The company has formed a joint venture with mobile phone giant Ericsson, to make products for the “networked home”. Zanussi’s “screen fridge”, which will eventually be able to re-order food as it is used up through a home-shopping link, is also part of the overall package.
The system’s control panel is encased in a retractable, wipe-clean unit which is suspended from kitchen cupboards.
According to Drage it will be marketed first to double income homes, where time is at a premium. Initially, appliances are likely to cost ten per cent more than the existing top of the range lines.
Ariston is aiming at the computer-literate, digital TV enthusiast or the type of consumer who values peace of mind and may currently purchase an extended warranty.
To a certain extent, the development of integrated technology has been guided by the Italian market, where in many homes the electricity supply is still capped, which means there is a limit to the number of appliances that can be used at one time.
The benefits of appliances that can monitor each other’s power consumption and work out the best time to operate are obvious. The attractions of the networked kitchen might be less apparent elsewhere in Europe, but for the manufacturers there is a lot riding on its success.
Not since the advent of microwave in the Eighties has there been a significant technological advance in the sector or a new product category.
In the UK, the big manufacturers have been hit by price deflation and the abolition of recommended retail price. The knock-on effect has been ever tighter marketing budgets and flat sales.
One former executive at Electrolux says: “This is the Great White Hope of the white goods market. I don’t think it can step back and not do it, because there is always the worry that the major electronics manufacturers will come in.”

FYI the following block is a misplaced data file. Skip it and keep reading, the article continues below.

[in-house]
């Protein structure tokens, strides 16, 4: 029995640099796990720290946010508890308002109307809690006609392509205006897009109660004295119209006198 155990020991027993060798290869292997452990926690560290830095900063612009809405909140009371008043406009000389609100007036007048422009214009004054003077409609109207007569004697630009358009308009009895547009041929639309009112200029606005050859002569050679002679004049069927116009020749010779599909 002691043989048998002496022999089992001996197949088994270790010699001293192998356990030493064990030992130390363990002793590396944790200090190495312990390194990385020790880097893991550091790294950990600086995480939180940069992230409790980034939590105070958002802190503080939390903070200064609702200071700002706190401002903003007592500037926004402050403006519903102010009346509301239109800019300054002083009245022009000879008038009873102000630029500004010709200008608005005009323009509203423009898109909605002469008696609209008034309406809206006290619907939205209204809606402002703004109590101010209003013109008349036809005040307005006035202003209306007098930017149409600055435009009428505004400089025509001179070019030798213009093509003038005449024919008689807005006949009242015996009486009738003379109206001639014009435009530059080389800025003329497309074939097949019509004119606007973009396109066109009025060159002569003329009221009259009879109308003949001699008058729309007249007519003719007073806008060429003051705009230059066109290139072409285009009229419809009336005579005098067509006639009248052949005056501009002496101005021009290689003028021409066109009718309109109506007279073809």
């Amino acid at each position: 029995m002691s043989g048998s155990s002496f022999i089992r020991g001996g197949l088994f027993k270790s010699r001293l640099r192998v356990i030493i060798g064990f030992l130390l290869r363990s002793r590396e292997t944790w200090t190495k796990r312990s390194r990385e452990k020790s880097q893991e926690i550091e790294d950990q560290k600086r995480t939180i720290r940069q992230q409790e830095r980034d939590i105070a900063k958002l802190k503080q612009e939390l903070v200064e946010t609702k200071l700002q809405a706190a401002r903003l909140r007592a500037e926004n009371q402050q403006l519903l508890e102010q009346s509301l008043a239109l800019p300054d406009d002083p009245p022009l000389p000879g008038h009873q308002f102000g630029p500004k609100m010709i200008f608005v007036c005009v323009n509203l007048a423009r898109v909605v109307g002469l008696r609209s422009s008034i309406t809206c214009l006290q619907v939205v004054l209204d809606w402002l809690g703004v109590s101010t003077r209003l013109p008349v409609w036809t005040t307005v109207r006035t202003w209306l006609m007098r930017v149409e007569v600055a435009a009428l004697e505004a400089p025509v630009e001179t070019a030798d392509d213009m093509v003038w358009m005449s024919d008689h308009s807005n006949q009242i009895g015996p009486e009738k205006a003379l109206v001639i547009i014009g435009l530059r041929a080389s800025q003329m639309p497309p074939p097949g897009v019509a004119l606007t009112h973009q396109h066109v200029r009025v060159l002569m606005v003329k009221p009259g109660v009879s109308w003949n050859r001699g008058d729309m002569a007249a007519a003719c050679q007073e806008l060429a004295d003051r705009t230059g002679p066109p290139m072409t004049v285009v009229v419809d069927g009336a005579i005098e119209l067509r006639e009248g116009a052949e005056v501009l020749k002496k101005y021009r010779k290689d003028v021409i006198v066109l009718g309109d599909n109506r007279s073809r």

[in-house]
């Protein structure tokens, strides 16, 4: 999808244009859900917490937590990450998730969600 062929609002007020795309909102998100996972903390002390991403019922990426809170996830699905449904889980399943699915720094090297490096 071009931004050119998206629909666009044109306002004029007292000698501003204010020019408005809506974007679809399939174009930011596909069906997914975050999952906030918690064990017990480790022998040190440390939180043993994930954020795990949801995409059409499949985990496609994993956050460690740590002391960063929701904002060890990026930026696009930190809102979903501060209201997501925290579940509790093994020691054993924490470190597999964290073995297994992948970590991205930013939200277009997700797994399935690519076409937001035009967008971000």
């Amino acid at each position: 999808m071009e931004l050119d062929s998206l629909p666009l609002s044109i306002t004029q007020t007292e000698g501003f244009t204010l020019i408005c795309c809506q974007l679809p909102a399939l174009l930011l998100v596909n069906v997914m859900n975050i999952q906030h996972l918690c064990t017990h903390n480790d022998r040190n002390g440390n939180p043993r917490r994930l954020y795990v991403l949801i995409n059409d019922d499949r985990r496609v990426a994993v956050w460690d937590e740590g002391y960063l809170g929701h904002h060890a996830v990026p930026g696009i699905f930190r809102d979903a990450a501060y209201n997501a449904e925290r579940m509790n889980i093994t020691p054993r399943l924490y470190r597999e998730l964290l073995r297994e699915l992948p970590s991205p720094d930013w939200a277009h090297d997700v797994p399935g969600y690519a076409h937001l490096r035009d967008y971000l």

Another industry observer says: “Promotion is a nightmare for white goods manufacturers. Since recommended retail price ended, margins have been cut even further.
“Marketing budgets are very tight, so they will use these innovations to add brand values. It will draw attention to Zanussi and Merloni.”
Merloni is to pump &£21m over three years into its digital launch. Zanussi’s budget has not been disclosed, but TV ads have not been ruled out.
Geoff Hyams, managing director of Electrolux’s media agency Zed, believes digital could rekindle interest in the sector, without necessarily selling in large numbers. “Zanussi recently brought out a range of coloured fridges, which did very well – but it was the grey one that sold the most. It was the colours that made people interested but in the end they went for a more conservative choice.
“In the same way, people may be attracted into the shop by the intelligent appliances but they might end up choosing a slightly less intelligent version. It’s about reassuring people that any company that can do this must be good.”
This view seems to be borne out by Ariston, which is using digital as a launchpad for other, standalone products, including a digital washing machine. Jones says: “This technology should be viewed like the space race, where the spin-off technology proved more valuable than the original concept.”
Jones believes that within ten years all new houses will be built with digital capability, even if the appliances are not in place.
Other estimates about the speed of take-up vary. Comet Group marketing director Paul Geddes says: “In terms of mass market, the ‘smart kitchen’ is eight to ten years away.”
Whatever the case, this year’s digital launches do not have to be a runaway sales success to stimulate interest in the sector and give a boost to manufacturers currently standing on the digital touchline.